Periodic Table of the Elements

This article discusses an exploratory sample we’ve created in the Mixed Reality Design Labs, a place where we share our learnings about and suggestions for mixed reality app development. Our design-related articles and code will evolve as we make new discoveries.

Periodic Table of the Elements is a open-source sample app from Microsoft's Mixed Reality Design Labs. With this project, you can learn how to lay out an array of objects in 3D space with various surface types using an Object collection. Also learn how to create interactable objects that respond to standard inputs from HoloLens. You can use this project's components to create your own mixed reality app experience.

Period Table of the Elements app

About the app

Periodic Table of the Elements visualizes the chemical elements and each of their properties in a 3D space. It incorporates the basic interactions of HoloLens such as gaze and air tap. Users can learn about the elements with animated 3D models. They can visually understand an element's electron shell and its nucleus - which is composed of protons and neutrons.


After I first experienced HoloLens, a periodic table app was an idea I knew that I wanted to experiment with in mixed reality. Since each element has many data points that are displayed with text, I thought it would be great subject matter for exploring typographic composition in a 3D space. Being able to visualize the element's electron model was another interesting part of this project.


For the default view of the periodic table, I imagined three-dimensional boxes that would contain the electron model of each element. The surface of each box would be translucent so that the user could get a rough idea of the element's volume. With gaze and air tap, the user could open up a detailed view of each element. To make the transition between table view and detail view smooth and natural, I made it similar to the physical interaction of a box opening in real life.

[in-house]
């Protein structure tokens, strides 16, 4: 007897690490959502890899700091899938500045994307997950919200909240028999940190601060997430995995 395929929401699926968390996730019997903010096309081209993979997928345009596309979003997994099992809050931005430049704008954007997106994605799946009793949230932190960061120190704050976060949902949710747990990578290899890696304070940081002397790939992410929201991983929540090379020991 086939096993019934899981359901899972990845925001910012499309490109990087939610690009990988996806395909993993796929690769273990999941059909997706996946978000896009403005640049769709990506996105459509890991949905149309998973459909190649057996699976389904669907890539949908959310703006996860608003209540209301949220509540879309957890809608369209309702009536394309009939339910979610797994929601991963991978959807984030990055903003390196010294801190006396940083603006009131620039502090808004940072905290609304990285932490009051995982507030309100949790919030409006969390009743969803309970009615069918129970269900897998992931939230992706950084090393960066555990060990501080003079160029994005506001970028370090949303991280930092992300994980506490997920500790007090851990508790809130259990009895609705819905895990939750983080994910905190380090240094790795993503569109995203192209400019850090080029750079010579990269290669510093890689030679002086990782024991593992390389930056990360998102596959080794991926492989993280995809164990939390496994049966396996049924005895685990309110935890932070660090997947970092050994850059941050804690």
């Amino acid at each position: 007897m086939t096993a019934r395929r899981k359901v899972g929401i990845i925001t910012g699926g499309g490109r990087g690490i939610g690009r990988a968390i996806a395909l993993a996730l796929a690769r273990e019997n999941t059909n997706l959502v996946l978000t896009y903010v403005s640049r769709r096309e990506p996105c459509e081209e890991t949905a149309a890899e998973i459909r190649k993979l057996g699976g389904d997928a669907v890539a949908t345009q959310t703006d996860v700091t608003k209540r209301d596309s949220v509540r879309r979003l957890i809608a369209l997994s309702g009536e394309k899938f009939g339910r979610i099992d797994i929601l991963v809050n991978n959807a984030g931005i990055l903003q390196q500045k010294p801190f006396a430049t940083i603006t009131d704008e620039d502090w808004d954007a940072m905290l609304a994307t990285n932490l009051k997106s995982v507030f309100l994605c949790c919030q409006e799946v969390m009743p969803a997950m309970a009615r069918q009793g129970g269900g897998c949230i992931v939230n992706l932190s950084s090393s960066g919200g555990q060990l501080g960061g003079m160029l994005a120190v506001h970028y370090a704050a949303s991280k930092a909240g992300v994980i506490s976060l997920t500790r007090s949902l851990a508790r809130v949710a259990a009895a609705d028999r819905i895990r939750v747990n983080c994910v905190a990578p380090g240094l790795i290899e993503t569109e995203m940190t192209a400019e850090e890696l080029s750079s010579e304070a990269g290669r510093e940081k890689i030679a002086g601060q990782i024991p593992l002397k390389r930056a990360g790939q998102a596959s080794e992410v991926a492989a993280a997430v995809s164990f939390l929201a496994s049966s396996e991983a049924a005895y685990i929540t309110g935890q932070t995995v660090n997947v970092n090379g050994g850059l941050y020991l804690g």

Design sketch

In detail view, I wanted to visualize the information of each element with beautifully rendered text in 3D space. The animated 3D electron model is displayed in the center area and can be viewed from different angles.



The user can change the surface type by air tapping the buttons on the bottom of the table - they can switch between plane, cylinder, sphere and scatter.

Common controls and patterns used in this app

Interactable object (Button)

Interactable object is an object which can respond to basic HoloLens inputs. It is provided as a prefab/script which you can easily apply to any object. For example, you can make a coffee cup in your scene interactable and respond to inputs such as gaze, air tap, navigation and manipulation gestures. Learn more

nteractable object

Object collection

Object collection is an object which helps you lay out multiple objects in various shapes. It supports plane, cylinder, sphere and scatter. You can configure additional properties such as radius, number of rows and the spacing. Learn more

Object collection


By default, holograms will be placed in the location where the user is gazing at the moment the application is launched. This sometimes leads to unwanted result such as holograms being placed behind a wall or in the middle of a table. A fitbox allows a user to use gaze to determine the location where the hologram will be placed. It is made with a simple PNG image texture which can be easily customized with your own images or 3D objects.


Technical details

You can find scripts and prefabs for the Periodic Table of the Elements app on the Mixed Reality Design Labs GitHub.

Application examples

Here are some ideas for what you could create by leveraging the components in this project.

Stock data visualization app

Using the same controls and interaction model as the Periodic Table of the Elements sample, you could build an app which visualizes stock market data. This example uses the Object collection control to lay out stock data in a spherical shape. You can imagine a detail view where additional information about each stock could be displayed in an interesting way.

Application example: Finance (1 of 3)

Application example: Finance (2 of 3)

Application example: Finance (3 of 3)

Sports app

This is an example of visualizing sports data using Object collection and other components from the Periodic Table of the Elements sample app.

Application example: Sports (1 of 3)

Application example: Sports (2 of 3)

Application example: Sports (3 of 3)

About the author

Picture of Dong Yoon Park
Dong Yoon Park
UX Designer @Microsoft

See also

Interactable object

Object collection